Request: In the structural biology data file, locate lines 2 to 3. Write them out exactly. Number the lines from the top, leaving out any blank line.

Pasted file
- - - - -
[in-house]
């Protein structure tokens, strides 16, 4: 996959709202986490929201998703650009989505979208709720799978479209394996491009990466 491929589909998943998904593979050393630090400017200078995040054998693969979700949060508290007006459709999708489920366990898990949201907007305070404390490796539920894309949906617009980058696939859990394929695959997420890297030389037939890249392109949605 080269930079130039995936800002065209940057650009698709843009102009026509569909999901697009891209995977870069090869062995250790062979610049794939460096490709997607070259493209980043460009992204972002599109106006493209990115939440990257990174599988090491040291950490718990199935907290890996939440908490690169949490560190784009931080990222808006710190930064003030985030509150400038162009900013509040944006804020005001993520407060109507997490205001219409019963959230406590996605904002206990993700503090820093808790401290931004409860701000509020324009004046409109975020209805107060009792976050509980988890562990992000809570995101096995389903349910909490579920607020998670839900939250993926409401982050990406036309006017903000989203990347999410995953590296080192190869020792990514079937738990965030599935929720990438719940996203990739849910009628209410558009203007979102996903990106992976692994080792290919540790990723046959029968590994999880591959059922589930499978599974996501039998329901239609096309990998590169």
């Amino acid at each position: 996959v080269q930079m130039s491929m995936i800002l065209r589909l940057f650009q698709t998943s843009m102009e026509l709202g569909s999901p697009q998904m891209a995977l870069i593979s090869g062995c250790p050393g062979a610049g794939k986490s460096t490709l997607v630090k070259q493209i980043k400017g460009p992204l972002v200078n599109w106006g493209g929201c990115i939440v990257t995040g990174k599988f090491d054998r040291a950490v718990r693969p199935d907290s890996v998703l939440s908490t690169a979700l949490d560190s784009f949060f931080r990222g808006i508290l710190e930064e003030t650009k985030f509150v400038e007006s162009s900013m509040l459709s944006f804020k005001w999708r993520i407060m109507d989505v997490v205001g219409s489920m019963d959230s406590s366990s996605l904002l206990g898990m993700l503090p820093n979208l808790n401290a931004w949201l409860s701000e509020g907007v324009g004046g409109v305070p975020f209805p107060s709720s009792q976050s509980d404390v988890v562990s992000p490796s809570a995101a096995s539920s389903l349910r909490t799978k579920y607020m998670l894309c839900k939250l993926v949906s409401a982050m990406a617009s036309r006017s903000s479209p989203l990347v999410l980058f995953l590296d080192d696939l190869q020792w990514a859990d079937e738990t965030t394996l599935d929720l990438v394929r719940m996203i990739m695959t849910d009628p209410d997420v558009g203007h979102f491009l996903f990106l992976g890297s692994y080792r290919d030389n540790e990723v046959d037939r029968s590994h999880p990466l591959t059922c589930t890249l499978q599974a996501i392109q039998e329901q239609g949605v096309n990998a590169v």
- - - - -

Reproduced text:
């Protein structure tokens, strides 16, 4: 996959709202986490929201998703650009989505979208709720799978479209394996491009990466 491929589909998943998904593979050393630090400017200078995040054998693969979700949060508290007006459709999708489920366990898990949201907007305070404390490796539920894309949906617009980058696939859990394929695959997420890297030389037939890249392109949605 080269930079130039995936800002065209940057650009698709843009102009026509569909999901697009891209995977870069090869062995250790062979610049794939460096490709997607070259493209980043460009992204972002599109106006493209990115939440990257990174599988090491040291950490718990199935907290890996939440908490690169949490560190784009931080990222808006710190930064003030985030509150400038162009900013509040944006804020005001993520407060109507997490205001219409019963959230406590996605904002206990993700503090820093808790401290931004409860701000509020324009004046409109975020209805107060009792976050509980988890562990992000809570995101096995389903349910909490579920607020998670839900939250993926409401982050990406036309006017903000989203990347999410995953590296080192190869020792990514079937738990965030599935929720990438719940996203990739849910009628209410558009203007979102996903990106992976692994080792290919540790990723046959029968590994999880591959059922589930499978599974996501039998329901239609096309990998590169």
């Amino acid at each position: 996959v080269q930079m130039s491929m995936i800002l065209r589909l940057f650009q698709t998943s843009m102009e026509l709202g569909s999901p697009q998904m891209a995977l870069i593979s090869g062995c250790p050393g062979a610049g794939k986490s460096t490709l997607v630090k070259q493209i980043k400017g460009p992204l972002v200078n599109w106006g493209g929201c990115i939440v990257t995040g990174k599988f090491d054998r040291a950490v718990r693969p199935d907290s890996v998703l939440s908490t690169a979700l949490d560190s784009f949060f931080r990222g808006i508290l710190e930064e003030t650009k985030f509150v400038e007006s162009s900013m509040l459709s944006f804020k005001w999708r993520i407060m109507d989505v997490v205001g219409s489920m019963d959230s406590s366990s996605l904002l206990g898990m993700l503090p820093n979208l808790n401290a931004w949201l409860s701000e509020g907007v324009g004046g409109v305070p975020f209805p107060s709720s009792q976050s509980d404390v988890v562990s992000p490796s809570a995101a096995s539920s389903l349910r909490t799978k579920y607020m998670l894309c839900k939250l993926v949906s409401a982050m990406a617009s036309r006017s903000s479209p989203l990347v999410l980058f995953l590296d080192d696939l190869q020792w990514a859990d079937e738990t965030t394996l599935d929720l990438v394929r719940m996203i990739m695959t849910d009628p209410d997420v558009g203007h979102f491009l996903f990106l992976g890297s692994y080792r290919d030389n540790e990723v046959d037939r029968s590994h999880p990466l591959t059922c589930t890249l499978q599974a996501i392109q039998e329901q239609g949605v096309n990998a590169v």